“The consensus is that community prevalence should not dictate when schools open because in the presence of masking and physical distancing, you can bring school transmission down to or very close to zero,” she said, adding that students may be even safer in schools than at home.

Calahorrano, the health worker facilitating outdoor classes, said lack of confidence in a safe reopening is compounded by the lack of information in Spanish about ways to safely reopen. She said she knows of monolingual Spanish-speaking parents who receive most of their information from teachers, many of whom are not ready to go back.

And for some, their past experience with a school makes them doubt the ability of administrators to enforce the reopening guidelines. 

“We have seen things in our school buildings where things go unaddressed,” Ramos said. “We have rodent problems, or we have mold problems, or we need certain supplies or whatever. There is some mistrust among teachers that the district will follow through with the precautions they say they’re going to take.”

Noble, the public health expert from UCSF, said she understood the concerns — “It can feel really scary to go into a classroom thinking statistically that at least one of your students likely has Covid,” she said — but that luckily, teachers can enforce most of the Covid precautions without the help of the district.

“It’s right on the surface if your classroom is not meeting the standards,” she said. “If a student comes in without a mask, that student should be immediately asked to leave or be masked. Distancing is the same thing; you can put tape on the floor and space out the desks.”

But she acknowledged the conflicting signals that parents have gotten. The view of whether to open school has changed dramatically from a year ago, when health officials assumed that children would be drivers of transmission. Now they know that is not the case, but schools remain closed and that too sends its own message. 

“But how do we dig ourselves out of this hole?” she asked. “As the weeks and months go by, people become more and more fearful. It almost gets into people’s psyche that schools must be dangerous if they’ve been closed for so long.”

At the end of the day, for a lot of Mission families, the decision to return will not be an easy one.

Karla Guerrero, a reading teacher at Paul Revere who has a child attending Dolores Huerta, said she’s excited for many parts of reopening, like her child getting to meet her classmates, leave the apartment on a regular basis and spend time with her friends that she sees on Zoom. 

But at the same time, she’s worried about her safety. She’s a Pacific Islander, her husband is Mexican and they know entire households who have gotten sick.

“It would be so easy to pick one side and say, ‘Nope, I don’t care, get them into school right away,’” she said. “It would be so easy to say ‘No, keep the schools closed until all things are safe.’ But I don’t have that luxury. I am a parent, I am an educator and I have to sit with that discomfort every single day.”

This article was re-edited on Friday, Feb 19. It was an editor’s error to open this article with an alleged incident at Buena Vista Horace Mann that could not be fully explored.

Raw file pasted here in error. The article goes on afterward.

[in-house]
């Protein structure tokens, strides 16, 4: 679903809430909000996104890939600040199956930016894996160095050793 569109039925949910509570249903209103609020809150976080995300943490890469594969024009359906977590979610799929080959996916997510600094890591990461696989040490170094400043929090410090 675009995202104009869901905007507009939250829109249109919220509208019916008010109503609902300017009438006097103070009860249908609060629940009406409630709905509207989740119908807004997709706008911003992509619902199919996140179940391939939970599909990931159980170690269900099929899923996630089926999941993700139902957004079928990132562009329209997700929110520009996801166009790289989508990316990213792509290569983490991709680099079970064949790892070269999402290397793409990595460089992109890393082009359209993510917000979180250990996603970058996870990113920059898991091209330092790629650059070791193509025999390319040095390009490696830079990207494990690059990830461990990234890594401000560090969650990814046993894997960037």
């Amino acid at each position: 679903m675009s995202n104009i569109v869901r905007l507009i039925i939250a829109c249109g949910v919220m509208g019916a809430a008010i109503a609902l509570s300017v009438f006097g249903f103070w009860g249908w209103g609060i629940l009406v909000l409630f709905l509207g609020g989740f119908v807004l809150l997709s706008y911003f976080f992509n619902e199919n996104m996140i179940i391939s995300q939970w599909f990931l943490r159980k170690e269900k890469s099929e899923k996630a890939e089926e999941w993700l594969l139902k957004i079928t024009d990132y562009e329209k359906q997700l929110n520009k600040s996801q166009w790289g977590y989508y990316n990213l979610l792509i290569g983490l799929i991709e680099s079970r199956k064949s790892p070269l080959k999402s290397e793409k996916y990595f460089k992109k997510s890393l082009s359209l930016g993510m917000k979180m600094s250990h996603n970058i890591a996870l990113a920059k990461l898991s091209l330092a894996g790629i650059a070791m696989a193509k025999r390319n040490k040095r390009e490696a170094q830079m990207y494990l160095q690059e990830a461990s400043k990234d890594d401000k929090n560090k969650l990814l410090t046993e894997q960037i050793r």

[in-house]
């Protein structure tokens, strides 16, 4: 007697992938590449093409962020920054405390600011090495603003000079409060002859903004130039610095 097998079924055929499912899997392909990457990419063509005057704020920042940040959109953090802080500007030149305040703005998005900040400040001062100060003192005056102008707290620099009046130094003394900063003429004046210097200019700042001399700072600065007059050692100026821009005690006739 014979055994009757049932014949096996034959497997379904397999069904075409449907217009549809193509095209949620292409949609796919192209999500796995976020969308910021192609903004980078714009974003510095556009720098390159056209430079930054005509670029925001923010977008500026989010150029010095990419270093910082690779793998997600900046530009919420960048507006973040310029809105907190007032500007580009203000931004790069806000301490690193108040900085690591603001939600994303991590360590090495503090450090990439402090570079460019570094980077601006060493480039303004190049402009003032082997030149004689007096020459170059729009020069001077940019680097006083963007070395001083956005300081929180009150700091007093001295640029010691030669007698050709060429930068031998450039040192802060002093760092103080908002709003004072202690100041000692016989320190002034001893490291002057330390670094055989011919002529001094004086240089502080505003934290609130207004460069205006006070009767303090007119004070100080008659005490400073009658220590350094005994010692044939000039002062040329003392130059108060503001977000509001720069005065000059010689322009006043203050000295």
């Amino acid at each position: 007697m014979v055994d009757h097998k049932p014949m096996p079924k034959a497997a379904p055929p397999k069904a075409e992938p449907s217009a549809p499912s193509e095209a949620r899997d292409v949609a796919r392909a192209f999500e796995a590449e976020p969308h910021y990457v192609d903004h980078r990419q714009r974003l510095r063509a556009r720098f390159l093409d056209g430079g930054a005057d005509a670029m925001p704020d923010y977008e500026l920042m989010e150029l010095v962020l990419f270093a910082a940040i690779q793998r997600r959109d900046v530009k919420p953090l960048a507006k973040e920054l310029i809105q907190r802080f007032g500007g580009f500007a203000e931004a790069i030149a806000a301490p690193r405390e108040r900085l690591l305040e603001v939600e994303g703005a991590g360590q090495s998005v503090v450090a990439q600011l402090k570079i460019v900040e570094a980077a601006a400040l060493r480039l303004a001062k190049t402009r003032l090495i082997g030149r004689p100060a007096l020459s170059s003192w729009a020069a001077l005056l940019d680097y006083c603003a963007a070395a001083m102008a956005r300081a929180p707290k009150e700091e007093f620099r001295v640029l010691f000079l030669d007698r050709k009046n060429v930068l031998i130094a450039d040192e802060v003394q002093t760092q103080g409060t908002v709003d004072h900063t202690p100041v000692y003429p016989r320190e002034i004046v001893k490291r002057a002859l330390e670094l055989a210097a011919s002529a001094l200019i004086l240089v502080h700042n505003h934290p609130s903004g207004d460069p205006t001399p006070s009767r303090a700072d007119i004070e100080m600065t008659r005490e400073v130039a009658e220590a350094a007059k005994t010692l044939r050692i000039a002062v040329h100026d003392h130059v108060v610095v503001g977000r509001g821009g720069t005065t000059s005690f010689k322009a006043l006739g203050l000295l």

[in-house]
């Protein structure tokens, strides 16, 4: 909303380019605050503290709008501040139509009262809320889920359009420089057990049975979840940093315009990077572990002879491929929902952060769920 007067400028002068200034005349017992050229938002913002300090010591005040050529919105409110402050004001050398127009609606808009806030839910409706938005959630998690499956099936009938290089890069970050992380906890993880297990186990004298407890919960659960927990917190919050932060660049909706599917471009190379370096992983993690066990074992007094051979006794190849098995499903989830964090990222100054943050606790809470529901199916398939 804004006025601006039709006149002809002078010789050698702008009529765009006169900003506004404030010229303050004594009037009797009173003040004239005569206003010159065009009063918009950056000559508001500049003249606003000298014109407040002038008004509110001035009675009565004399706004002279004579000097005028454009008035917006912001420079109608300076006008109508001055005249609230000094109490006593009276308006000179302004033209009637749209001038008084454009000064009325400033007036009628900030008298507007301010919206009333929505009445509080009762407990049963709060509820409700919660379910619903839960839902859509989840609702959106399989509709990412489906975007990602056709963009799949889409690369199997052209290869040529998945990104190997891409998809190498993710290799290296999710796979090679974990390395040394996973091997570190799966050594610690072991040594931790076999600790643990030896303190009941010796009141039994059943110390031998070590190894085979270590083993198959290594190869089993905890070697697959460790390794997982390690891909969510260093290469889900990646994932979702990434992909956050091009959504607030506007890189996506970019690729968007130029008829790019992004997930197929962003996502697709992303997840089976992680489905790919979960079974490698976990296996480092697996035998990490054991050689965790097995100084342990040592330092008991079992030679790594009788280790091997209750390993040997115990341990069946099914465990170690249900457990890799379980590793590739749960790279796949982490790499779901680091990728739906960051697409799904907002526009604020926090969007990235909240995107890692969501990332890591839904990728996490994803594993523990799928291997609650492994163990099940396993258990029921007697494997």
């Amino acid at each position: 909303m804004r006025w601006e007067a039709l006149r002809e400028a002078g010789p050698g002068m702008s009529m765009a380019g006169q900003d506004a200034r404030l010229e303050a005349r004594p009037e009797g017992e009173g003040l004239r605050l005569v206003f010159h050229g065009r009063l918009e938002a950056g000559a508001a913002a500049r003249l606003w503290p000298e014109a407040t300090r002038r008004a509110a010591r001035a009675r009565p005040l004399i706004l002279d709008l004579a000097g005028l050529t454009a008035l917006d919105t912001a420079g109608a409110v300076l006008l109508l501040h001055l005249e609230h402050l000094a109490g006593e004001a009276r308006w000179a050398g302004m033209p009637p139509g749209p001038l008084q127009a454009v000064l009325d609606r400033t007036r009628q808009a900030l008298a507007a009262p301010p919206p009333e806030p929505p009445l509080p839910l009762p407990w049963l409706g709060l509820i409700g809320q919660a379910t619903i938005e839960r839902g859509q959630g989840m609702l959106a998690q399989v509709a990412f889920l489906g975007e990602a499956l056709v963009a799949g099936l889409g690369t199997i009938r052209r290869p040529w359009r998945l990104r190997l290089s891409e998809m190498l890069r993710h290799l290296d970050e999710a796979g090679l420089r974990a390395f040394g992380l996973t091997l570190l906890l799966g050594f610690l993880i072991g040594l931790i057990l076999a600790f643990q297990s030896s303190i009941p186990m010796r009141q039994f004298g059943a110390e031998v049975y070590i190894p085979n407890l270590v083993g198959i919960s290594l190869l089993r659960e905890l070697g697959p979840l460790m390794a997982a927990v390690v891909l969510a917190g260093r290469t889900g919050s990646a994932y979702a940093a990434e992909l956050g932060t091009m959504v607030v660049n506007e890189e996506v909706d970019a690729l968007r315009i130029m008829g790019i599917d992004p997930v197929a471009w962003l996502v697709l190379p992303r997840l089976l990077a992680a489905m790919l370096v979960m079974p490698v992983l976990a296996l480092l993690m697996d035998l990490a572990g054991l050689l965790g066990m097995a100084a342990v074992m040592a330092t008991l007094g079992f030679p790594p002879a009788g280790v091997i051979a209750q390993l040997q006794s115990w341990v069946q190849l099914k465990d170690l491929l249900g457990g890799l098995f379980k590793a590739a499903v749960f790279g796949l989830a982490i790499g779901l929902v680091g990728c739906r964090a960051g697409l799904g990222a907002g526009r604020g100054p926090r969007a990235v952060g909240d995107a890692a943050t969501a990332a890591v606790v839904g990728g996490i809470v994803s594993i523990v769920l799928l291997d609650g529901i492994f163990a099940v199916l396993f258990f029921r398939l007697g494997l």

Kate Selig

Kate Selig is an intern at Mission Local.

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7 Comments

  1. Thank you for writing this article. The Chronicle’s coverage has become the narrative surrounding the push to reopen when in fact, we need to center those schools and families in areas like the Mission in determining what’s best.

  2. If this is just based on Science we have sufficient data now that proves it’s safe to open schools for K-8
    Making 100% of Teachers , and or Parents feel safe will never happen there will always be a reason.
    Schools should reopen ASAP

  3. I’ve seen more coverage of parents who want schools opened than those who do not…yet, Orinda opened last week and 70% of students did not show up in person (similar low turnout at Huntington High in SoCal)

    1. Yeah, but Orinda probably has competent principals. Here in SFUSD most of the principals aren’t good at school management even without a pandemic. Very few SFUSD principals actually do the day-to-day work that needs to be done to organize a school. Most of our principals spend their time off schmoooozing with politicians and other ilk at Central Office. You aren’t going to find many SFUSD principals who have the skills, ability or desire to actually do what needs to be done to keeps schools safe during COVID. I would never trust the current SFUSD leadership with actually managing the behavior of a schools.

  4. Vaccines for teachers now. If we can accomplish that much then maybe those of us in neglected neighborhood schools will have faith in the system.

  5. I appreciate that SFUSD children whose parents are able to completely support them at home might be having positive experiences with distance learning, but this is not often the case for children whose parents are working full time! I would also like to remind families that if they don’t think schools are safe, they may continue distance learning. Every family should have a choice that works for their family.

  6. Vaccines for teachers now is great. But what about vaccines for the families of students that will be exposed to the virus? Black and brown families? North Carolina and the peninsula are very different places, the science cannot be comprehensive.